Free DMD Newborn Screening Now Offered at Boston Hospital

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by Patricia Inacio PhD |

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CureDuchenne has teamed up with Brigham and Women’s Hospital, in Boston, to launch the nation’s first free newborn screening initiative for Duchenne muscular dystrophy (DMD).

The partnership establishes Brigham and Women’s as the only U.S. birth hospital to offer parents the choice of screening their new baby for DMD, according to a press release from CureDuchenne, which notes that the disease is not part of the current Massachusetts newborn screening program.

“Identifying an affected child early could help us provide critical, early therapy to help preserve their muscle function,” said Richard Parad, MD, a neonatologist and the director of the newborn genomic medicine program at Brigham and Women’s.

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The test, conducted by an independent laboratory, measures the levels of creatine kinase — a marker of muscle injury — in a small blood sample collected for the standard newborn screen for other diseases.

If the test indicates abnormally high levels of creatine kinase, additional tests are conducted to confirm a DMD diagnosis. Parents of babies positive for DMD are referred to specialists for appropriate guidance and care as part of a new DMD newborn follow-up program.

DMD is the most common form of muscular dystrophy, usually affecting boys and occurring in roughly one of every 3,500 male births. Girls also can carry the mutated gene and experience some symptoms.

Early testing allows families to have access to treatments that may help delay or prevent symptom onset and improve outcomes. A correct diagnosis also can give parents and caregivers a better understanding of how a child’s disease is likely to progress.

“We want to ensure that all babies have the healthiest future possible, and screening for diseases for which early intervention may improve outcome, including rare conditions like Duchenne, is key to that mission,” said Parad, of the hospital’s department of pediatric newborn medicine.

Without additional costs to patients, the initiative allows all parents, irrespective of their socioeconomic background, to test their child for DMD.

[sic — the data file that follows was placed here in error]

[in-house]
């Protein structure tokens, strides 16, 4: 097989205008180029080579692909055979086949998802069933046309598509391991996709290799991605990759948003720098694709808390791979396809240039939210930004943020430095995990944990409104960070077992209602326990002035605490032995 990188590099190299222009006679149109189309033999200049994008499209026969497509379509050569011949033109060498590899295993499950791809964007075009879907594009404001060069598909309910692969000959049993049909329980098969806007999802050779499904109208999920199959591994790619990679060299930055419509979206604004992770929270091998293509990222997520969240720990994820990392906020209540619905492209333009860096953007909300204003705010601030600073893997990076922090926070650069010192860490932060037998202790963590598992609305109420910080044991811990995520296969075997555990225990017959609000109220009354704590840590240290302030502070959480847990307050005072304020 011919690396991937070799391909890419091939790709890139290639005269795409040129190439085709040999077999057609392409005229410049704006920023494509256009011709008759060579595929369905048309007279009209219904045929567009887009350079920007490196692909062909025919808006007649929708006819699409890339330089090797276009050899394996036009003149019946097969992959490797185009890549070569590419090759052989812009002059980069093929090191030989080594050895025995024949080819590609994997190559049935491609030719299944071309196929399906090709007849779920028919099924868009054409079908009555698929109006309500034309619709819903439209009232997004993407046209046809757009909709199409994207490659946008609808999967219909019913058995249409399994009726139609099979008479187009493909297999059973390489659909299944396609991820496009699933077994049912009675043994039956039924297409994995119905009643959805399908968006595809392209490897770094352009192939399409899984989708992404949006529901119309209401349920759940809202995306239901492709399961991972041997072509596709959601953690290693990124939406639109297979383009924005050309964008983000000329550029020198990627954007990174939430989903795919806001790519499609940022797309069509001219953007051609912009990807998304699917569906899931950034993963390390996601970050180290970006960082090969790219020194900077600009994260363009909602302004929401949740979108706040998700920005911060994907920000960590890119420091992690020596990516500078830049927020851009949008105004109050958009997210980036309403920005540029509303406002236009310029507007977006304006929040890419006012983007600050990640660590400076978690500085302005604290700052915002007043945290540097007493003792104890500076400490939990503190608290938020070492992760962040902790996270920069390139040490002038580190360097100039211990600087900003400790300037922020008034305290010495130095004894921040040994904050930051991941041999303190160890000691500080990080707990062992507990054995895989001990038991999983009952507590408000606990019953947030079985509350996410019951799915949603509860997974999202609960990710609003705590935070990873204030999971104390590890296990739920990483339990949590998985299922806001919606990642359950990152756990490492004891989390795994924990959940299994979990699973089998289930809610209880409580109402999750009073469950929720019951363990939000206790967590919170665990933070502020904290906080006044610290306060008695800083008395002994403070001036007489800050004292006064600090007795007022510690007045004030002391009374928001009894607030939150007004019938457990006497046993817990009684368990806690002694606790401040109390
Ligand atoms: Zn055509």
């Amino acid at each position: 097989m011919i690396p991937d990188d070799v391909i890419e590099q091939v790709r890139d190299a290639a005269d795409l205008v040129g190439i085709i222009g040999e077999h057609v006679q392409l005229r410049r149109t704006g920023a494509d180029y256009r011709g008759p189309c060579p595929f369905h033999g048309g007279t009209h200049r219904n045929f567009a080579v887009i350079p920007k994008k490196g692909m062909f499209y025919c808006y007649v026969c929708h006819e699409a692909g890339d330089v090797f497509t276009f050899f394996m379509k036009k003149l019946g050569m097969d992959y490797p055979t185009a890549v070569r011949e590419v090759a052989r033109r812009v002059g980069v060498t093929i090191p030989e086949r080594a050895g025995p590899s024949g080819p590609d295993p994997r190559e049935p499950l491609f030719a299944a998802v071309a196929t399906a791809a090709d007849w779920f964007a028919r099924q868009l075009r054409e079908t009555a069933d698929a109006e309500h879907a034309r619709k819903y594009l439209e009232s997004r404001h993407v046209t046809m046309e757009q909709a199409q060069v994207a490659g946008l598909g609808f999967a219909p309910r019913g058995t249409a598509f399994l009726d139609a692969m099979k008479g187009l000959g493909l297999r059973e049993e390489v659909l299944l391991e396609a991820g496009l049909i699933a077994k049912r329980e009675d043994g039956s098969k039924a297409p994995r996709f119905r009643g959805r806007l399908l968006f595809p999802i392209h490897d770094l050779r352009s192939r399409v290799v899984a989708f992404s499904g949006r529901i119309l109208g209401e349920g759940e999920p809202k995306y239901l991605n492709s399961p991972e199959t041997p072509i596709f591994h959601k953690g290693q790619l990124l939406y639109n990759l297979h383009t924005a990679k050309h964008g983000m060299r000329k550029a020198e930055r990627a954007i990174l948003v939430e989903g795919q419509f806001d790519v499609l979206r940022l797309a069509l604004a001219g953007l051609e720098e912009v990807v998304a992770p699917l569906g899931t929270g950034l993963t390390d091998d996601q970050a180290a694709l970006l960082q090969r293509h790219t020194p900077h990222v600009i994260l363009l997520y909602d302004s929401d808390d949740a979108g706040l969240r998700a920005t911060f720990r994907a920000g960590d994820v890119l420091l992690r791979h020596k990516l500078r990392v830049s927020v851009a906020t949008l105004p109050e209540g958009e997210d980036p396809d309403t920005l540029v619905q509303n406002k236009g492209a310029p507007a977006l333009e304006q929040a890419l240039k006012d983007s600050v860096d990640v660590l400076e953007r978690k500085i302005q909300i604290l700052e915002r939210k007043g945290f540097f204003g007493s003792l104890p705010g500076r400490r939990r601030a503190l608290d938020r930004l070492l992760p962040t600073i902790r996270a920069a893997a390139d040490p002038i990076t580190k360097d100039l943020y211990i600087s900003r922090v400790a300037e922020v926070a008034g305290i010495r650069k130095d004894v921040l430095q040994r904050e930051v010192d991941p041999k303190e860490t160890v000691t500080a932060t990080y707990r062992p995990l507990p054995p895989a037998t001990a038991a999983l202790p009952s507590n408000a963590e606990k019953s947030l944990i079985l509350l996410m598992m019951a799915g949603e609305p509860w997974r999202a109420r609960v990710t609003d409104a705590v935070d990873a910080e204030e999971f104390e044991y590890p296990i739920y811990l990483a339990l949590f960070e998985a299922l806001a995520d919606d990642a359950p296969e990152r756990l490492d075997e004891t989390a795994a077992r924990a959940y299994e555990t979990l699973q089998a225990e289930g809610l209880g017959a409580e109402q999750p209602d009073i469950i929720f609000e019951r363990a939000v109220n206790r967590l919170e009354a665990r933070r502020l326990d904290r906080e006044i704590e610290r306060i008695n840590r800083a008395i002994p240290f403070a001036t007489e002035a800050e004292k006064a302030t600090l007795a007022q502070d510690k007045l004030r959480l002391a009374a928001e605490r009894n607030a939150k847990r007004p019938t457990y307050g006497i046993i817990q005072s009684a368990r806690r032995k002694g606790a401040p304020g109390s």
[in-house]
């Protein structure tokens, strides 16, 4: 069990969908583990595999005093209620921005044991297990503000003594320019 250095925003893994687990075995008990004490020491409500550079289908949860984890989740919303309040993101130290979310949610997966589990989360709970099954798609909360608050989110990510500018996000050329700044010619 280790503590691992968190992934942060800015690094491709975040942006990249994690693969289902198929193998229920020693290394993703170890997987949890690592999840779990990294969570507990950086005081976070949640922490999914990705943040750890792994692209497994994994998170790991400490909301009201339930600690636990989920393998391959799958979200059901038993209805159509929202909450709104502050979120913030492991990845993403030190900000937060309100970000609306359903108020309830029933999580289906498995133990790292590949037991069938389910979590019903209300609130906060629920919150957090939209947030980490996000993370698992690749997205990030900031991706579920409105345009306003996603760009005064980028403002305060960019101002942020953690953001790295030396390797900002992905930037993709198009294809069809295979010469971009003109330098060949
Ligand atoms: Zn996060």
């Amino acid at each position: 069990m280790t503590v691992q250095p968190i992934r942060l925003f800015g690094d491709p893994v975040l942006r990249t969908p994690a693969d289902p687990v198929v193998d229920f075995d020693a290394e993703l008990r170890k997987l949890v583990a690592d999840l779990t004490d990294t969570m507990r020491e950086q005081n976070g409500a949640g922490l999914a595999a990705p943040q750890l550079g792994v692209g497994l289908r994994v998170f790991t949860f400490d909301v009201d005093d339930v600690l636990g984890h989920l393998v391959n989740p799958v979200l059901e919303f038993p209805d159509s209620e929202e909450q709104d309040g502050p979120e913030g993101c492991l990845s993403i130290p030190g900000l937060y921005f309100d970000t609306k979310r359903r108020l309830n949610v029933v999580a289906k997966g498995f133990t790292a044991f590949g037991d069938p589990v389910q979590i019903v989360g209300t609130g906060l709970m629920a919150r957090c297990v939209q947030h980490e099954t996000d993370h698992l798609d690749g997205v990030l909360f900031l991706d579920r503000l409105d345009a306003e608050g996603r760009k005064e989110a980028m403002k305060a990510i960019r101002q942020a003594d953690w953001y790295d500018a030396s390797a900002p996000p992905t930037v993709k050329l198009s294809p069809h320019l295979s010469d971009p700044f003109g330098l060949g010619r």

“Universally available newborn screening is also nondiscriminatory, ensuring a positive impact on health disparities given every baby can be screened at no cost to families,” said Parad.

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For more than 20 years, researchers and clinicians have been working on a genetic screening for Duchenne, the nonprofit noted. However, despite these efforts, the mean age of diagnosis is still around 4 years old.

With this new screening program, “diagnostic odysseys for Duchenne would be avoided and therapy could be initiated early for these children,” Parad said.

CureDuchenne notes that the screening test is done using a small amount of extra blood collected at the same time as the sample that’s used for the required state newborn screening for other diseases.

“It took our family two long years to receive a proper diagnosis of Duchenne for our son, Hawken,” said Debra Miller, founder and CEO of CureDuchenne. “We missed an opportunity to provide the best care possible during that time. Now, with some approved therapies and exciting gene therapies in Phase 3 trials, it’s important to catch patients with Duchenne early to ensure the best outcome.”

The hospital is leading efforts to improve newborn medicine. Its researchers have received funding from the National Institutes of Health to study the impact of newborn genomic sequencing information on babies and their care.

“We are very proud to partner with the prestigious Brigham and Women’s Hospital,” Miller concluded.